Re: Scratchbuilding a car in styrene

Nelson Moyer

I guess there aren’t  all that many Dutch immigrants in Southern California compared to the Midwest. Here in Iowa, siding that’s vertical with an inward curve and a short flat at the top is Dutch Lap. I have it on my house. CB&Q used it on many of their wood depots, usually on the bottom three to four feet, with board and batten above. The CB&Q depot at Donaldsonville, IA is an example. Clapboard is flat sloping inward from bottom to top.


Nelson Moyer


From: [] On Behalf Of Tony Thompson
Sent: Monday, April 15, 2019 7:09 PM
Subject: Re: [RealSTMFC] Scratchbuilding a car in styrene


Gosh, Nelson, SP called “this stuff” Novelty on their structures . . .

Tony Thompson 

On Apr 15, 2019, at 4:17 PM, Nelson Moyer <npmoyer@...> wrote:

Evergreen Novelty Siding is actually Dutch Lap.


Nelson Moyer


From: [] On Behalf Of Charlie Vlk
Sent: Monday, April 15, 2019 4:13 PM
Subject: Re: [RealSTMFC] Scratchbuilding a car in styrene


Randy Hees and all-

A question not directly related to Freight Cars other than being a load or possibly mislabeled car siding….

One of the cable TV home remodeling shows has an interior designer that has to use what she calls “shiplap” on every project episode…to the point it could be a drinking game of a shot for every time she mentions it.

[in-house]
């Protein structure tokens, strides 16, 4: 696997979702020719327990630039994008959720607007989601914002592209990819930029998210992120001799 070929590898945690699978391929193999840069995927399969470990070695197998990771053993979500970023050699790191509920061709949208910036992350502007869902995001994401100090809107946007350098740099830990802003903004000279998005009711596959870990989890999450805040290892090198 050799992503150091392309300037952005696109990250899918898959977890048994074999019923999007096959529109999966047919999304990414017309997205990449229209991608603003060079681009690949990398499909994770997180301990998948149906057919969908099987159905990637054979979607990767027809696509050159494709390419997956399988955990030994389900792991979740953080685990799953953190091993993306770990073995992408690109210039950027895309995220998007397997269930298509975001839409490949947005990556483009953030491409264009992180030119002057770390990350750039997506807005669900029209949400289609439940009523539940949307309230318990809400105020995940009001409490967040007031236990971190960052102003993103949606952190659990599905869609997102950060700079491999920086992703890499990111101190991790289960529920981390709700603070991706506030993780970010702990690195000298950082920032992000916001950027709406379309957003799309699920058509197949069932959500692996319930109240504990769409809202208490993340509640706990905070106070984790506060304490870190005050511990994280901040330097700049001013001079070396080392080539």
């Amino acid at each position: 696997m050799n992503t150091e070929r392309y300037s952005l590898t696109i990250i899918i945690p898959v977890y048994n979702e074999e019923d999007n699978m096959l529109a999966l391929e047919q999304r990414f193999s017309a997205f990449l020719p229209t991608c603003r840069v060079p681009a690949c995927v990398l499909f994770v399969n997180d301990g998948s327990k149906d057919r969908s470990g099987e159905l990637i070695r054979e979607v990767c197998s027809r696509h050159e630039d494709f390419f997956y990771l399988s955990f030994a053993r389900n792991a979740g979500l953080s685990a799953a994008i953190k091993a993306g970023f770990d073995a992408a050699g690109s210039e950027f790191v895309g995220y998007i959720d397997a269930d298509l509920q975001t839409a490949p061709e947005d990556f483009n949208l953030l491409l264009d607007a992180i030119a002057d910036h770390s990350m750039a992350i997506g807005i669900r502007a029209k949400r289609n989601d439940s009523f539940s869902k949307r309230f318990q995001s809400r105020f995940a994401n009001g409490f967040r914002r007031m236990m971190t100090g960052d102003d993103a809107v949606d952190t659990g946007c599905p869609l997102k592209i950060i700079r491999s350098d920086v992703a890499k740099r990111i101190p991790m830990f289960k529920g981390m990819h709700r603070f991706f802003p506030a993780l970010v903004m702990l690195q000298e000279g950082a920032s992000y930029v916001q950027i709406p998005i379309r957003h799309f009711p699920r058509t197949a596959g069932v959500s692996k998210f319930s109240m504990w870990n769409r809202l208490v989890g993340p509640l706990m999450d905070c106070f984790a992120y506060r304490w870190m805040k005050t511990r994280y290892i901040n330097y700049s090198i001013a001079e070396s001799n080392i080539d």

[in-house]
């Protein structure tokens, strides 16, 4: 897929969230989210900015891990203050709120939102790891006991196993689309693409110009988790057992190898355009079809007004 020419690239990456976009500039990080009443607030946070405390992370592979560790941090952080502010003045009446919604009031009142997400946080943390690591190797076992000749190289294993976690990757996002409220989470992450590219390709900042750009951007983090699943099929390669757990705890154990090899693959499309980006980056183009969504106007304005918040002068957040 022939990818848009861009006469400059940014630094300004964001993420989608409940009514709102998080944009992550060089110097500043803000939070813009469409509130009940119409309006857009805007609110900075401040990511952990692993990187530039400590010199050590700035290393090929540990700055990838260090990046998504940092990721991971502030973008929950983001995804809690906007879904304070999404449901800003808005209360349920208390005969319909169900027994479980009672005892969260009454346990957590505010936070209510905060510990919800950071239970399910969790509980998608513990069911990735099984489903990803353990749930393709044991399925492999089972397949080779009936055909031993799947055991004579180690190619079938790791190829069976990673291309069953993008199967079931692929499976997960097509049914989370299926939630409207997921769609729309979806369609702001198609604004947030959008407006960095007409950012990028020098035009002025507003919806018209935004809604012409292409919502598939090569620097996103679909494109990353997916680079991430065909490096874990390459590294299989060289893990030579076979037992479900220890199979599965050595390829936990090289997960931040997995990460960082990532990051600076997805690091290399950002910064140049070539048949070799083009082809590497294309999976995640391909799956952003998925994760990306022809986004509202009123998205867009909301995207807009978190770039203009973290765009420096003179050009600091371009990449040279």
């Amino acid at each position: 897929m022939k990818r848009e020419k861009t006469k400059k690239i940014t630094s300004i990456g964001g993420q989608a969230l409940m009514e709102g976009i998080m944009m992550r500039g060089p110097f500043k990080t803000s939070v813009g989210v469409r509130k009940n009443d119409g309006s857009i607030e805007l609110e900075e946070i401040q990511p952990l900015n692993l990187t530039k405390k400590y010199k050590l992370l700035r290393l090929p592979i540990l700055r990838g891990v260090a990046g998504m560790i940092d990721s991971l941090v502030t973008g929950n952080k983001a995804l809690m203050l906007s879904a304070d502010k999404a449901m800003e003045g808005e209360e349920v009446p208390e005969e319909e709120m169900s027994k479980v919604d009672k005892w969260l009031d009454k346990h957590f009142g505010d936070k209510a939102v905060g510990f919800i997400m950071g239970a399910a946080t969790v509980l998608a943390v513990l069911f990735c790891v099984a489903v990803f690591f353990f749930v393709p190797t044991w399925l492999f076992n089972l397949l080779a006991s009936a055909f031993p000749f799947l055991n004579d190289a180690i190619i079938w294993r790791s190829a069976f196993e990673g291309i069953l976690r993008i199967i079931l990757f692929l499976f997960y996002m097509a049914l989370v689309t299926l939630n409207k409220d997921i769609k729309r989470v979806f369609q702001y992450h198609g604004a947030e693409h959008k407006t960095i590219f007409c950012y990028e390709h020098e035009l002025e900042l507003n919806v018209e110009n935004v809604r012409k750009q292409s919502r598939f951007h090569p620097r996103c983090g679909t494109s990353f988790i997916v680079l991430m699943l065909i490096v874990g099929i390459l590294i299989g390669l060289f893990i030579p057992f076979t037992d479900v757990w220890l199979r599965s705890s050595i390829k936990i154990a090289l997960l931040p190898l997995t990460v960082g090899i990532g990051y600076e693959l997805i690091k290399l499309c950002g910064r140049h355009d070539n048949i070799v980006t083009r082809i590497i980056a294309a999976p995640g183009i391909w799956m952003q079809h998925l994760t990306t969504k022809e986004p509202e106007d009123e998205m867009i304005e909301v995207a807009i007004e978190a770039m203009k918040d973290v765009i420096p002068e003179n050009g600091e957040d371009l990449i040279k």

I always thought “shiplap” was a profile that had overlapping boards like those on a traditional wooden runabout….somewhat akin to clapboard house siding.   The material she calls “shiplap” is to me a form of tongue and groove siding with a small reveal between boards (more than car siding).  

Modern usage of the term is confused as Wikipedia shows a building with “shiplap” that is a form of Novelty Siding….flat faced vertical board with a scalloped top that fits underneath the next board up.

Anyone have old millwork references that might show correct terminology?

Charlie Vlk 

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